Such films no doubt fuel the angst of males who make the anti-feminist complaint that women have become to bold, assertive and difficult.  Women like those played by Foster and Geena Davis and Susan Sarandon, among others, are not content to lay there and ”enjoy it” while they are being raped and beaten; they just might come after their assailants “with extreme prejudice” and probably make a lot of their sisters is the audience “feel good” about it. Unfortunately, that is not the situation of the great part of females all over the world. Untold numbers of them never make it past the first few breaths of life, untold numbers of them are sold into bondage to rich men who use and abuse them sexually and discard them to brothels or other kinds of abuse. Untold numbers of them commit suicide to escape “arranged marriages.” They would be content just to escape their captors, and abusive husbands, much less than stalking and exterminating them in the dramatic manner of a Hollywood revenge film.
Moreover, many more of them are in villages and countryside, not big metropolises. Their assailants are fare less often young gang bangers out for thrills beating their victims to death (as happens to Jodie Foster’s boyfriend in The Brave One ), or gang raping (as was is in The Accused ) that they are people who are known to them, relatives and spouses, or supposed lovers who lure them into kidnap and slavery. In other settings their assailants are probably less of the scumbag street thug than the John Hinckley-looking frat boy who spikes her drink for a bit of raping that might even be videotaped for extra humiliation and fun.
The Brave One tries to squeeze some thoughtfulness and social relevance from the clichés—that’s the “don’t try putting a 9mm in the ear of a scumbag and pulling the trigger at home” warning that helps keep the rating down—but we have already learned from the Death Wish andDirty Harry films that the “box office” in these flicks is in the vicarious “getting off.” There are all the usual rationalizations—the creeps will be back for more, the system that is supposed to protect women doesn’t,  nobody else loves me enough to take revenge for me, etc.—and that makes revenge OK. Actually, it is hard to blame the “brave ones” for taking justice in their hands; what’s amazing, given the access to weapons in this country, is that we are not finding a lot more bodies. Then there is that ending in Thelma and Louise , the two of them, driving off that cliff in that convertible, smiling their “death-victory” smiles in their final act of defiance, because they know the system isn’t ready to see their side of things. “Vengeance is mine, sayeth the Lord,” but he’s usually busy with other things, and he still seems rather pissed off at Eve.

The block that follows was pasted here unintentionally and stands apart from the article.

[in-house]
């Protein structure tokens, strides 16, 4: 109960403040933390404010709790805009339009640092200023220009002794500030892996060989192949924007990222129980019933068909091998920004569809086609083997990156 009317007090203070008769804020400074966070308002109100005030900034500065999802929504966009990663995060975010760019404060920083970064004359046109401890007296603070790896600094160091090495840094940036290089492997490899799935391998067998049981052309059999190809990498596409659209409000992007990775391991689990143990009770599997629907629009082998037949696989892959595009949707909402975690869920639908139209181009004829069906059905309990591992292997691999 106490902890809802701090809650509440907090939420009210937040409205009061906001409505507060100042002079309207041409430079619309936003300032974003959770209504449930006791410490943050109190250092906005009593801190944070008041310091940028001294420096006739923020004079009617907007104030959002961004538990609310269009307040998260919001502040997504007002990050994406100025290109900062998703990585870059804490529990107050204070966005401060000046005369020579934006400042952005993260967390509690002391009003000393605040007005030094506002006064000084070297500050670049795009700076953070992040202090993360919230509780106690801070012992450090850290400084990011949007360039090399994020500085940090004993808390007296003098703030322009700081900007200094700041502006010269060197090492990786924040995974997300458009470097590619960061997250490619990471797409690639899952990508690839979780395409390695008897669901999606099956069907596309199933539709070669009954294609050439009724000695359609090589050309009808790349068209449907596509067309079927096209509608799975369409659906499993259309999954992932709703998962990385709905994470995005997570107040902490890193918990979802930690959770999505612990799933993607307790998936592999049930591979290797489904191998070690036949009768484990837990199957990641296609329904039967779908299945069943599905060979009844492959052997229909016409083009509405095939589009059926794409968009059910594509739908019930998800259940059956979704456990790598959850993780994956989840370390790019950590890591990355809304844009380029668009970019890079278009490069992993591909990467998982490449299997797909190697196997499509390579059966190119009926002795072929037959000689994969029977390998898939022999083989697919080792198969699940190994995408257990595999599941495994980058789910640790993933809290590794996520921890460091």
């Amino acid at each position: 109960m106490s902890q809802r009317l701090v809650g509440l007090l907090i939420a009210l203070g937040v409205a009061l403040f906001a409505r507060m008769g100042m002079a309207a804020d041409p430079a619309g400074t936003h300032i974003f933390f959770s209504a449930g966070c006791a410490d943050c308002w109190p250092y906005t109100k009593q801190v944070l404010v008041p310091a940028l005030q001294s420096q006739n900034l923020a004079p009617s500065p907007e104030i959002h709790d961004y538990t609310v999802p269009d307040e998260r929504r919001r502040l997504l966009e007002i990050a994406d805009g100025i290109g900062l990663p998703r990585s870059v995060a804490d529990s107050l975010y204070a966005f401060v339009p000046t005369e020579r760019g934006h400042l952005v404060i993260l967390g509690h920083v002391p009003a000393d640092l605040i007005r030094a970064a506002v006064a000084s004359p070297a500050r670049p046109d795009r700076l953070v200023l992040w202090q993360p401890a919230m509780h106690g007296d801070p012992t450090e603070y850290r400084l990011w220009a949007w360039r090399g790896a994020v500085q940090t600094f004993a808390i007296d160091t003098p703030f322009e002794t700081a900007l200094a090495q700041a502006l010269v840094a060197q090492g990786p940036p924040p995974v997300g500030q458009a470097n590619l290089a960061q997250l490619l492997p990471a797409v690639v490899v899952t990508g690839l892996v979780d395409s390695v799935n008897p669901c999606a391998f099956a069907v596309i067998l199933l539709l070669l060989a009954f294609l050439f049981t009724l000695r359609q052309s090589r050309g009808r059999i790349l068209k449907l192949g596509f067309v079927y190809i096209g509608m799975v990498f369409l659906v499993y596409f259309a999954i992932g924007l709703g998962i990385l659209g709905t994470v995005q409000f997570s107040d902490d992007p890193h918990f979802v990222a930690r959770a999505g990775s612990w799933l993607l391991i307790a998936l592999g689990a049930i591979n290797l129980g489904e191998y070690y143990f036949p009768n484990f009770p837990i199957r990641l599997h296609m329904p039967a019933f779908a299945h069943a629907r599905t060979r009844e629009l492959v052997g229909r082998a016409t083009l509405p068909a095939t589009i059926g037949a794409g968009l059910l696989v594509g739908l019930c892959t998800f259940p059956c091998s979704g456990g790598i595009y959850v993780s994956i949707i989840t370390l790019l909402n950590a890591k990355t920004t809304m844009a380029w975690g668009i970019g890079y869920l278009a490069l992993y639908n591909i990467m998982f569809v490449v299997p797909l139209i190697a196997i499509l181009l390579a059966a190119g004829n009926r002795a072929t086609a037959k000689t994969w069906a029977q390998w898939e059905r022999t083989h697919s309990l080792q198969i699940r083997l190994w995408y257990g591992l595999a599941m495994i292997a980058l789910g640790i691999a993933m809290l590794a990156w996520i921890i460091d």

Hinckley has been trying to get himself out of prison for several years, but his requests for parole have been denied. Reagan is beyond further harm, but Foster is still around. My advice to Hinckley is: stay where you are, it’s safer.
©2007, James A. Clapp (UrbisMedia Ltd. Pub. 9.21.2007)
 The same year that Gene Davis and Susan Sarandon, who were both more deserving of the Oscar than Foster, were nominated for Thelma and Louise, but probably split the voting for each other.
 I began exploring the theme of the city as liberator of women in a KPBS-FM radio essay in 1987 on the occasion of what was called “Women’s Opportunities Week.”
 See also, DCJournal Archives No. 42. 6 “Guys (sort of ) Strike Back.”
 Recently, in a rare instance of justice, and then after many years of expense and effort by her family, and Indian woman received some sort of revenge. Her husband and mother in law were convicted of murder in England for having hired killers to assassinate her because she wanted out of her arranged marriage.
 You can still hear the cross-examination strategy—“weren’t your dresses in a provocative and revealing outfit, miss?”—in courtrooms today. Recently, a television documentary stated that a woman in the U.S. Army has a 1 in 7 change of being the victim of sexual assault by a fellow soldier or superior officer..